Integrating diabetic retinopathy screening within diabetes education services in Australia's diabetes and indigenous primary care clinics
Sharon Atkinson-Briggs, Alicia Jenkins, Anthony Keech, Christopher Ryan, Laima Brazionis
Internal Medicine Journal | Wiley | Published : 2019
As diabetes occurs in all ethnicities and regions it is essential that retinopathy screening be widely available. Screening rates are lower in Indigenous than in non‐Indigenous Australians. Technological advances and Medicare rebates should facilitate improved outcomes. Use of non‐ophthalmic clinicians, (general practitioners, diabetes educators, health‐workers and endocrinologists) to supplement coverage by ophthalmologists and optometrists would extend retinopathy screening capacity. Diabetes educators are an integral part of diabetes management. Integrating ocular screening and diabetes education in primary care settings has potential to improve synergistically retinopathy screening cover..View full abstract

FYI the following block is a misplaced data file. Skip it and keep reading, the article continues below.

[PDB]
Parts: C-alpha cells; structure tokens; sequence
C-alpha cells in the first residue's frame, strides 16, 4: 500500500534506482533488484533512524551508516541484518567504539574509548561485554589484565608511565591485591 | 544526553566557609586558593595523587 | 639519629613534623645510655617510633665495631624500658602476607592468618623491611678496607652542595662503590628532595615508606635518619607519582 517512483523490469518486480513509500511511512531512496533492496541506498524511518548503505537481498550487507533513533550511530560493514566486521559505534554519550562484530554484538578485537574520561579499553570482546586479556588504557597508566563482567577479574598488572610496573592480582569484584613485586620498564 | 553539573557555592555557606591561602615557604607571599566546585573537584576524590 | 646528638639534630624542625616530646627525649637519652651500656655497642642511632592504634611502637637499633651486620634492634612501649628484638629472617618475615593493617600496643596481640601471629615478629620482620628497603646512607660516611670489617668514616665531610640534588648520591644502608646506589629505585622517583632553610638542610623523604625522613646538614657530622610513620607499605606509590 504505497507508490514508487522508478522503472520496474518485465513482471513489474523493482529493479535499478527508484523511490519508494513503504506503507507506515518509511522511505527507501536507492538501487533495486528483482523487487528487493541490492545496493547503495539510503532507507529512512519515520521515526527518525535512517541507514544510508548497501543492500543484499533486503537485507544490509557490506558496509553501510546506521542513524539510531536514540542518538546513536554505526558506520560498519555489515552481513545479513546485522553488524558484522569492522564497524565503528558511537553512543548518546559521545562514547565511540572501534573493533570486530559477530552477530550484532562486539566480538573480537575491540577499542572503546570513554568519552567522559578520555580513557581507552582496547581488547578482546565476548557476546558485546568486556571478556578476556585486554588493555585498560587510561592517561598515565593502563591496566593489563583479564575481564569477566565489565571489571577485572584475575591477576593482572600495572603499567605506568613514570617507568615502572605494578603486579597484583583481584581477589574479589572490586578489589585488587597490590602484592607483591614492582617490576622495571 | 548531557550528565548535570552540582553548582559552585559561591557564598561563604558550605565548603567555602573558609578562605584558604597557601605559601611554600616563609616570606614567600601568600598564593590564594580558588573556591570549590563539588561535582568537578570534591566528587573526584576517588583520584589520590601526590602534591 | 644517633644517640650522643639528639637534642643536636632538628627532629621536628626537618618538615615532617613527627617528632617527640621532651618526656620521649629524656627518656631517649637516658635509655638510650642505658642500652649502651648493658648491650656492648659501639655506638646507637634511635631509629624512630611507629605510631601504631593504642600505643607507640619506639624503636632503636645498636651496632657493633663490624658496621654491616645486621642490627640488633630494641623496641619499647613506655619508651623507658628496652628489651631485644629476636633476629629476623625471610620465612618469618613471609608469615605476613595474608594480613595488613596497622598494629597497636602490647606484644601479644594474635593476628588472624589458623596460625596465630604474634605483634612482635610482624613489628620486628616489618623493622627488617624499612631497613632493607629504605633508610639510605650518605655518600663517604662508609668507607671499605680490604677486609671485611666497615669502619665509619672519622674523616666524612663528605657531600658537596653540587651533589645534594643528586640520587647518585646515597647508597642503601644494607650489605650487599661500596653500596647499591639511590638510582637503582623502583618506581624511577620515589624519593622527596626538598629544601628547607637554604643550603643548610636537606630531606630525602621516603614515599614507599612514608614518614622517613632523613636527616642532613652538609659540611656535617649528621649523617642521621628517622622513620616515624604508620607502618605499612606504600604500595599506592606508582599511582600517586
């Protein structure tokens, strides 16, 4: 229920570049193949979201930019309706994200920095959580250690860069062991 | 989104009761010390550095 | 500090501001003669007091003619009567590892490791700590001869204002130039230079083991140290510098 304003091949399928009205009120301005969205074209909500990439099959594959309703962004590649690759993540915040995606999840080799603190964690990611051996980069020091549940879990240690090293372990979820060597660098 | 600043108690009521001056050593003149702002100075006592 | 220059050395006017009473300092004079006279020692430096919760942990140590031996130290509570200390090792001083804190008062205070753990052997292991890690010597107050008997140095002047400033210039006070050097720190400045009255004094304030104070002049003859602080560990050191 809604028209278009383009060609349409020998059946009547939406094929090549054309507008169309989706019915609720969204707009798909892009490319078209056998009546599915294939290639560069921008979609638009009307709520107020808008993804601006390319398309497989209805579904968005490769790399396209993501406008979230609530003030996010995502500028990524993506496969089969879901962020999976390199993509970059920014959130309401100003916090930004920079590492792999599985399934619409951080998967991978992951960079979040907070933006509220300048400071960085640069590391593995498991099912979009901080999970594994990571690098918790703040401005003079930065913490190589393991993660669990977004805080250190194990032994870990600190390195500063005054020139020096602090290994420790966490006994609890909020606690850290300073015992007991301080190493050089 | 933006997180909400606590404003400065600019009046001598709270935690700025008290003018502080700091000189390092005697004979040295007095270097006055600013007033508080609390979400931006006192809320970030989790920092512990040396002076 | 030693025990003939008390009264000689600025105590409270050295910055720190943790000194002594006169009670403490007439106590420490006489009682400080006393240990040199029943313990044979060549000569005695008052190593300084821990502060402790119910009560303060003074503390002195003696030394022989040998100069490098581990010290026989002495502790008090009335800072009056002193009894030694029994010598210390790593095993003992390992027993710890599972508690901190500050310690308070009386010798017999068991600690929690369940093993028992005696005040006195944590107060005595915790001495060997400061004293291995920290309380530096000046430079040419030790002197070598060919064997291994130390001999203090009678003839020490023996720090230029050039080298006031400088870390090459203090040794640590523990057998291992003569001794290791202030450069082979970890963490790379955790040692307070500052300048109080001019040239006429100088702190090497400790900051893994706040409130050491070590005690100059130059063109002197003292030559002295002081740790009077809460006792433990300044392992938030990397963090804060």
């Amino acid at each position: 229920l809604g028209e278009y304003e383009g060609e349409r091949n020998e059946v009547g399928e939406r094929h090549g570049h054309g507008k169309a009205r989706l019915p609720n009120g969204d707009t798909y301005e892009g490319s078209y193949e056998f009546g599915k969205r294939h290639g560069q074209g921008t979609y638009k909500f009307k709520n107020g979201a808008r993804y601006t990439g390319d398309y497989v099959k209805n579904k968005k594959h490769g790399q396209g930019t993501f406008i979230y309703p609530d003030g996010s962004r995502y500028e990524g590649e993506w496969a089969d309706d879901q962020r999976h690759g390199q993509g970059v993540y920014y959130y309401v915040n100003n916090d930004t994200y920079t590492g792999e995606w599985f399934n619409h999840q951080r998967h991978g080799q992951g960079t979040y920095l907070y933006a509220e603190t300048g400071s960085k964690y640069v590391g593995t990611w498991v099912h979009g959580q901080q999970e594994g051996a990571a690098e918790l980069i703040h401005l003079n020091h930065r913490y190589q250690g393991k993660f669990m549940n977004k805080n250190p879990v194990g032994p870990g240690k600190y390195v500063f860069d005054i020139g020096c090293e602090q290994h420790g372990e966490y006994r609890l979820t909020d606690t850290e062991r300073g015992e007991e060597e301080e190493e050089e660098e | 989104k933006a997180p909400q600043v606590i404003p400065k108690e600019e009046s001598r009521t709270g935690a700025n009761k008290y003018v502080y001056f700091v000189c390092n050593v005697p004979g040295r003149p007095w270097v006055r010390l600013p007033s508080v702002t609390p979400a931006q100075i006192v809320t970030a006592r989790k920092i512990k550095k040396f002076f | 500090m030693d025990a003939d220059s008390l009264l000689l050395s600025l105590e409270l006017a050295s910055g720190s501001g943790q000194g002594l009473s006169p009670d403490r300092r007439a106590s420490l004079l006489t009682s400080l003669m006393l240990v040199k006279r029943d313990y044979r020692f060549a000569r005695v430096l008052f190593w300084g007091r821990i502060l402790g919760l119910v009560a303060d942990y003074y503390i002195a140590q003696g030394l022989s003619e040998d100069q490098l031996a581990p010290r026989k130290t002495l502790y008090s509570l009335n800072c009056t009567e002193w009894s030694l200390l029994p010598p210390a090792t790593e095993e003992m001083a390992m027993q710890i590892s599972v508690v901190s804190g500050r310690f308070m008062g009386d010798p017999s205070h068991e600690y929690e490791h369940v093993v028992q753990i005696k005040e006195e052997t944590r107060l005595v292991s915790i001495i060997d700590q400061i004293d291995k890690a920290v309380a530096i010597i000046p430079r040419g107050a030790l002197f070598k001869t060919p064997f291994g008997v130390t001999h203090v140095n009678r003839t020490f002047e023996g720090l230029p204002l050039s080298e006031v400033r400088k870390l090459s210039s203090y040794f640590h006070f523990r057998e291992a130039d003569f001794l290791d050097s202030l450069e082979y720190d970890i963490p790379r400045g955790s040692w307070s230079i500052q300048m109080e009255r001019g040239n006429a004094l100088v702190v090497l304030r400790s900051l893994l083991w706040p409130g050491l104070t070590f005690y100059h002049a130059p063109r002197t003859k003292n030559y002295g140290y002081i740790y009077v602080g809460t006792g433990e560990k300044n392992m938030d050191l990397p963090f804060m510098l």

L. Brazionis and A. Jenkins are supported by a NHMRC CRE in Diabetic Retinopathy. A. Jenkins is also supported by a NHMRC Practitioner Fellowship and is a Sydney Medical School Foundation Fellow. S. Atkinson-Briggs is supported by scholarships from POCHE and the NHMRC Clinical Trials Centre.